A closer look at where the frost has hit and what it means

Imbibe Editorial

Imbibe Editorial

02 May 2017

Producers across Europe have been using candles, heaters, down-draught helicopters and good old-fashioned prayers in a bid to save vines from the frost that has gripped the continent, but serious damage has already been done.

Regions seem to be competing to offer the bleakest news. Burgundy said it was the worst frost in 30 years and Chablis has been virtually wiped out. The Champagne Bureau said 25% of vine shoots have been damaged, reports suggested 30% of prosecco vineyards have been hit, and then Franciacorta was said to have seen 40% affected, before the figure was upped to 45% for Jura and then to 50-100% for Styria, Cognac and parts of Bordeaux, where 115,000 ha have been impacted.

Beleaguered regions like Loire and Burgundy are fearing the worst once again, capping a series of catastrophes served up by Mother Nature that have even led to the Burgundians creating a shield to protect vineyards from hail.

Patrick Vasseur, vice chairman of France's largest farm union, FNSEA, called it 'the most important freeze since 1991'. Important, in this case, is not a good thing. Across the continent the adjectives of choice among vignerons are negative.

The BNIC said the situation in Cognac is 'very worrying', the Bugey wine union said such a severe freeze has never before happened in living memory and words like 'nightmare' abounded.

'In the memory of vignerons, there are two major freezes: 1991 and 1994,' said Guillaume Lapaque, director of Indre-Loire. 'This is on the level of 1994. It's historic.'

Thibaut Le Mailloux from the Champagne Bureau said: 'All areas of the Champagne are hit to very varying degrees. The frost impact is worse than last year’s.'

On-trade impact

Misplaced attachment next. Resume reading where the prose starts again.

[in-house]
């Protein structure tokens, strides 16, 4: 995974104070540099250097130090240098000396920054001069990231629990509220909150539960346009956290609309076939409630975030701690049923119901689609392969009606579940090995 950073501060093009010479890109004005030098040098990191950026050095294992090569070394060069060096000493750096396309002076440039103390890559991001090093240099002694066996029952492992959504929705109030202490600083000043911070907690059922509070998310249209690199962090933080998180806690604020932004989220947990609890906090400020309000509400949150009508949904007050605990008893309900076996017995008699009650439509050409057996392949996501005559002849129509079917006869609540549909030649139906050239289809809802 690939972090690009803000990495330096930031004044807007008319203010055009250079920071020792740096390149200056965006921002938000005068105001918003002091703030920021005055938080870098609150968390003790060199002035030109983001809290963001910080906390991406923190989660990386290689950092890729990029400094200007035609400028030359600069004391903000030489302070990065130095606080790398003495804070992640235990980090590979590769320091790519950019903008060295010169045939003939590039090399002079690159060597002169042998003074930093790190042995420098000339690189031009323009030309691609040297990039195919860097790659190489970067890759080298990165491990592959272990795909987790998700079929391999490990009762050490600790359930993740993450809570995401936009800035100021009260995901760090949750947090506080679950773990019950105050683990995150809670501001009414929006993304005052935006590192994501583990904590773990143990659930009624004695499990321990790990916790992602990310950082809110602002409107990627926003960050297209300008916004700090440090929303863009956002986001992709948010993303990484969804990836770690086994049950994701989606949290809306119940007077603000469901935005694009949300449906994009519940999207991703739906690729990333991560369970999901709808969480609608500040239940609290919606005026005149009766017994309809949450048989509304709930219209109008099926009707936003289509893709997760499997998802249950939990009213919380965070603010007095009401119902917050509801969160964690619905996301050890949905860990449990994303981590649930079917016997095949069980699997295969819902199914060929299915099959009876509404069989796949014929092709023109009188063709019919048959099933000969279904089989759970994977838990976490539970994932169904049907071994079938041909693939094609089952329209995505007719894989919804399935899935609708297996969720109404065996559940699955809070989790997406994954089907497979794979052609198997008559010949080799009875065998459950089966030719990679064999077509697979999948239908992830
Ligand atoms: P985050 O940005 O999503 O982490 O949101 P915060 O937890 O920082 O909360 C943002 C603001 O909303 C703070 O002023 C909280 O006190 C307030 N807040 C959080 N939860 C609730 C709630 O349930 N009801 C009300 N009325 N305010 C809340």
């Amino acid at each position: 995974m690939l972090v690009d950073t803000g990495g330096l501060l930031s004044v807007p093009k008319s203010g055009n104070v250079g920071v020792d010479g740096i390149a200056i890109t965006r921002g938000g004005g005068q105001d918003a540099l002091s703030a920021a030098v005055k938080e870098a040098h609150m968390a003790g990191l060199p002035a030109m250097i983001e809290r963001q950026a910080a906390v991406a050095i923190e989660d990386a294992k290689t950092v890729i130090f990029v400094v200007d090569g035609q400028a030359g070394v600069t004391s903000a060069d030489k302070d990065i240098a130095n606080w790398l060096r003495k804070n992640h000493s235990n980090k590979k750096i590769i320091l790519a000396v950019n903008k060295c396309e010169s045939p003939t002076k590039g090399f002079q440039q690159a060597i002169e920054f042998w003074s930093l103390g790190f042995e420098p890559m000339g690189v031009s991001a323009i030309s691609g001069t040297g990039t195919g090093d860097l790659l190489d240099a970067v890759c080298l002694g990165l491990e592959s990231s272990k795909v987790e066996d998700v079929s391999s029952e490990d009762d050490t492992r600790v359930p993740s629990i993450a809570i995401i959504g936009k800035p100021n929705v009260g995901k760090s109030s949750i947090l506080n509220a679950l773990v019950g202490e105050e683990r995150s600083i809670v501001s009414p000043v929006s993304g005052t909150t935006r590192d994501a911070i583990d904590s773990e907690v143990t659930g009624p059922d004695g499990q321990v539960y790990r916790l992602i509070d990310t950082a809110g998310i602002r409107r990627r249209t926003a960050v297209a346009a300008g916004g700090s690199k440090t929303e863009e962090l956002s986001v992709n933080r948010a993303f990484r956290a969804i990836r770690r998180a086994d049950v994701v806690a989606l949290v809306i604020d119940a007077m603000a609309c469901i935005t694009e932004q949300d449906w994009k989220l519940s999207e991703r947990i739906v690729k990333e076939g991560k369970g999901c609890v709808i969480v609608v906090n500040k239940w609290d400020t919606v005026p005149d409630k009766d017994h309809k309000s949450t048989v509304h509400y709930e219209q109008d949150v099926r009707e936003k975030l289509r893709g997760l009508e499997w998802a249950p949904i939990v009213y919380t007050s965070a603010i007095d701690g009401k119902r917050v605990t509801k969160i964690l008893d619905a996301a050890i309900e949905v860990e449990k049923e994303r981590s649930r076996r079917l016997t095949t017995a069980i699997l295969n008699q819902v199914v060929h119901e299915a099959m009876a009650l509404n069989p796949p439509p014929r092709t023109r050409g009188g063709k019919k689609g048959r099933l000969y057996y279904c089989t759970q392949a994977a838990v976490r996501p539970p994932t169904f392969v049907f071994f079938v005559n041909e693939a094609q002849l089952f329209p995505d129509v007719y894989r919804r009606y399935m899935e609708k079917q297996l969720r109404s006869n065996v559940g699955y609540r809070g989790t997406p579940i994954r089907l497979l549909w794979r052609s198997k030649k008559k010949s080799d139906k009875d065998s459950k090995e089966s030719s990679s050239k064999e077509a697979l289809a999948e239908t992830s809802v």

Even areas as far south as the Languedoc have been hit, and it is too late to save vines across Europe. It is terribly sad, as these are some of the best-loved wines among trade and consumers alike, but what does it all mean for the on-trade? There may be a scarcity of supply, but the main difference will be the continuation of soaring prices from regions like Burgundy.

In these times of drinking less but drinking better, consumers are prepared to pay more for quality wines, but not too much more. There is a ceiling, and it is up to the trade to eschew regions where prices are spiralling in favour of rival regions where the situation is more stable.

The trade has to box clever and put in new wines to meet the price points consumers expect to pay,  as they typically have a very set idea of how much they are willing to spend.

If a guest to your bar or restaurant wants a white Burgundy, you could offer them a South African Chardonnay that is better value for money. Instead of a young Barolo, claret or red Burgundy, offer them something interesting from Bulgaria, Macedonia or Hungary.

If customers can no longer afford their favourite classic wine, impress them with something from Greece or Tasmania and build loyalty by giving them a new lease of life in their wine drinking habits.

The countries of origin enjoying the most growth in the on-trade in 2016 were New Zealand, South Africa and Spain (CGA), countries not affected by the adverse weather that has battered large swathes of Europe. That trend could be set to continue given the recent news, and embracing lesser-known regions to help consumers enjoy quality wines at a price they feel comfortable with can really help you retain customers.

Instead of whacking up prices in the wake of negative exchange rates and catastrophic frost, the trade has to box clever and put in new wines to meet the price points consumers expect to pay, as they typically have a very set idea of how much they are willing to spend. They also enjoy discovering something new, and there is plenty of wine being produced across the world to go round. So many New World countries and emerging regions are making exciting, nuanced wines that can inject dynamism into your wine list.

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